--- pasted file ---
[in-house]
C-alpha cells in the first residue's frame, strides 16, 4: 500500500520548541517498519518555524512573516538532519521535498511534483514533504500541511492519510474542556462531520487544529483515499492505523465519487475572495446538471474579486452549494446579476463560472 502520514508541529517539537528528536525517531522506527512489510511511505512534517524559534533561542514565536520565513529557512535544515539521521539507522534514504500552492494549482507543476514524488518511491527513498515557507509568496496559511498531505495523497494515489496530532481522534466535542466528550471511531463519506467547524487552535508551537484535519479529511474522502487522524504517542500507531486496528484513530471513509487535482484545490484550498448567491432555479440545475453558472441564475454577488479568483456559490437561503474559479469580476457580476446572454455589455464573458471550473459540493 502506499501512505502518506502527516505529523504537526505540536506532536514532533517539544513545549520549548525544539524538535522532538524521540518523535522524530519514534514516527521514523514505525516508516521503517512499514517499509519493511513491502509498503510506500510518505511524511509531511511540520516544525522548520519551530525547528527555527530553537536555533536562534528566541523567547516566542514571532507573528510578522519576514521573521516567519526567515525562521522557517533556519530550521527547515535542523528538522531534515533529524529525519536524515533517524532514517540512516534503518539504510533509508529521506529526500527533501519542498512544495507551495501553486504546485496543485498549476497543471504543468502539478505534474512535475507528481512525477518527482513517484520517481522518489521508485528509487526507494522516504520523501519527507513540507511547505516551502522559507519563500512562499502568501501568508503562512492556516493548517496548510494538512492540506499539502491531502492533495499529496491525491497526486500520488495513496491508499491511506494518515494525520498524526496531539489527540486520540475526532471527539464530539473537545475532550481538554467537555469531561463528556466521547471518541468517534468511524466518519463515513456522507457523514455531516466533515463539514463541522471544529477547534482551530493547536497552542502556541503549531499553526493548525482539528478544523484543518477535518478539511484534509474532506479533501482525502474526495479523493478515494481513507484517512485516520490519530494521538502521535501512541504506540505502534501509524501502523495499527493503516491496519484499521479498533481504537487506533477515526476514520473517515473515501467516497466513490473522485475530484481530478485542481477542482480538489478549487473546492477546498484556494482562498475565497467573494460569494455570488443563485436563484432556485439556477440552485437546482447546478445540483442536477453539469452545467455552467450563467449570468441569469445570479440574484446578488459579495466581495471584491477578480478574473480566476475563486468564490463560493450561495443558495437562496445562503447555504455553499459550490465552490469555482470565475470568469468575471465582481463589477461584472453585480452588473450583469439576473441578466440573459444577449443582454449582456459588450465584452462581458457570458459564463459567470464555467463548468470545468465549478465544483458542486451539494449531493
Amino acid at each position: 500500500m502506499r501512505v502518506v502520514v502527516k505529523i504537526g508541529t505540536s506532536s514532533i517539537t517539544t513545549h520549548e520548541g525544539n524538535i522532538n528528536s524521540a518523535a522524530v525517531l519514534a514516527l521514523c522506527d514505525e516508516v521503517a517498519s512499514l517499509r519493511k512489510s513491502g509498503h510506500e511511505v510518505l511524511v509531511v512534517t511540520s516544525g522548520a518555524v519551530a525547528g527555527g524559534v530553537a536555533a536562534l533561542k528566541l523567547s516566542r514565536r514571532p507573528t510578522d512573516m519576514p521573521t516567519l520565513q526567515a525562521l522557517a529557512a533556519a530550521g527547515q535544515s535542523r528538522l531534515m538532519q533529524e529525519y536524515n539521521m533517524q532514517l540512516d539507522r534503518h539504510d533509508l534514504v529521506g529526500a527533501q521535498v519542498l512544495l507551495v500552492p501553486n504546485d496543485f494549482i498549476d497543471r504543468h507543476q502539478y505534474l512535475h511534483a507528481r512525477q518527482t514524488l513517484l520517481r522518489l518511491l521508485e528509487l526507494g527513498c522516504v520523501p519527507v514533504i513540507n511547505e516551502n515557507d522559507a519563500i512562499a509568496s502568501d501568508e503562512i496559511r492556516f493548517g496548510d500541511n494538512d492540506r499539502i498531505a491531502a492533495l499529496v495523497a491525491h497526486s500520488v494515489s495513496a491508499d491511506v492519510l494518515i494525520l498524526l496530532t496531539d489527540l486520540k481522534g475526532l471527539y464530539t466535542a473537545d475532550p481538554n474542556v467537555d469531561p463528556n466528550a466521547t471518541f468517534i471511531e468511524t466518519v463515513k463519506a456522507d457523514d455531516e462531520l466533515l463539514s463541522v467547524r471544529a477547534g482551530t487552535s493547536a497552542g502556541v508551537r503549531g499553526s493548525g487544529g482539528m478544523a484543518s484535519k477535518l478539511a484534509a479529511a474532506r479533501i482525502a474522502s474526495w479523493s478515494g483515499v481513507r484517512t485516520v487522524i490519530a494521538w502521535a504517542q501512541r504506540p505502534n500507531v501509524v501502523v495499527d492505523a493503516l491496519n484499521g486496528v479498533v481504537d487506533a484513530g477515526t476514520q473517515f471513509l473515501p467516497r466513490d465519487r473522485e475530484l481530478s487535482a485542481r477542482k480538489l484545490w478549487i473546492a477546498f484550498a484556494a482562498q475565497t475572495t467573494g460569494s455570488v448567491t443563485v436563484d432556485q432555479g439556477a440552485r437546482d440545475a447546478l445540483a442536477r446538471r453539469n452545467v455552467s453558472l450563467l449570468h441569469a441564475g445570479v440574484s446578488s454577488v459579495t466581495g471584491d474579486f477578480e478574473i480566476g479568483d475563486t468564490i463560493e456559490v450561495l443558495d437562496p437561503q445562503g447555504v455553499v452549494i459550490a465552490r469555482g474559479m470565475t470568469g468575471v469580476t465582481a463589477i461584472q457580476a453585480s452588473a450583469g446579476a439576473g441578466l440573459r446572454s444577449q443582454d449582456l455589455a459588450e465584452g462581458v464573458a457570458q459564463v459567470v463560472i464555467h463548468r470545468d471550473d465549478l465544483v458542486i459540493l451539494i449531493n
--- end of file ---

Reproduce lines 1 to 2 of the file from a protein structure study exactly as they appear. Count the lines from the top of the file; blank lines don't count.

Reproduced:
[in-house]
C-alpha cells in the first residue's frame, strides 16, 4: 500500500520548541517498519518555524512573516538532519521535498511534483514533504500541511492519510474542556462531520487544529483515499492505523465519487475572495446538471474579486452549494446579476463560472 502520514508541529517539537528528536525517531522506527512489510511511505512534517524559534533561542514565536520565513529557512535544515539521521539507522534514504500552492494549482507543476514524488518511491527513498515557507509568496496559511498531505495523497494515489496530532481522534466535542466528550471511531463519506467547524487552535508551537484535519479529511474522502487522524504517542500507531486496528484513530471513509487535482484545490484550498448567491432555479440545475453558472441564475454577488479568483456559490437561503474559479469580476457580476446572454455589455464573458471550473459540493 502506499501512505502518506502527516505529523504537526505540536506532536514532533517539544513545549520549548525544539524538535522532538524521540518523535522524530519514534514516527521514523514505525516508516521503517512499514517499509519493511513491502509498503510506500510518505511524511509531511511540520516544525522548520519551530525547528527555527530553537536555533536562534528566541523567547516566542514571532507573528510578522519576514521573521516567519526567515525562521522557517533556519530550521527547515535542523528538522531534515533529524529525519536524515533517524532514517540512516534503518539504510533509508529521506529526500527533501519542498512544495507551495501553486504546485496543485498549476497543471504543468502539478505534474512535475507528481512525477518527482513517484520517481522518489521508485528509487526507494522516504520523501519527507513540507511547505516551502522559507519563500512562499502568501501568508503562512492556516493548517496548510494538512492540506499539502491531502492533495499529496491525491497526486500520488495513496491508499491511506494518515494525520498524526496531539489527540486520540475526532471527539464530539473537545475532550481538554467537555469531561463528556466521547471518541468517534468511524466518519463515513456522507457523514455531516466533515463539514463541522471544529477547534482551530493547536497552542502556541503549531499553526493548525482539528478544523484543518477535518478539511484534509474532506479533501482525502474526495479523493478515494481513507484517512485516520490519530494521538502521535501512541504506540505502534501509524501502523495499527493503516491496519484499521479498533481504537487506533477515526476514520473517515473515501467516497466513490473522485475530484481530478485542481477542482480538489478549487473546492477546498484556494482562498475565497467573494460569494455570488443563485436563484432556485439556477440552485437546482447546478445540483442536477453539469452545467455552467450563467449570468441569469445570479440574484446578488459579495466581495471584491477578480478574473480566476475563486468564490463560493450561495443558495437562496445562503447555504455553499459550490465552490469555482470565475470568469468575471465582481463589477461584472453585480452588473450583469439576473441578466440573459444577449443582454449582456459588450465584452462581458457570458459564463459567470464555467463548468470545468465549478465544483458542486451539494449531493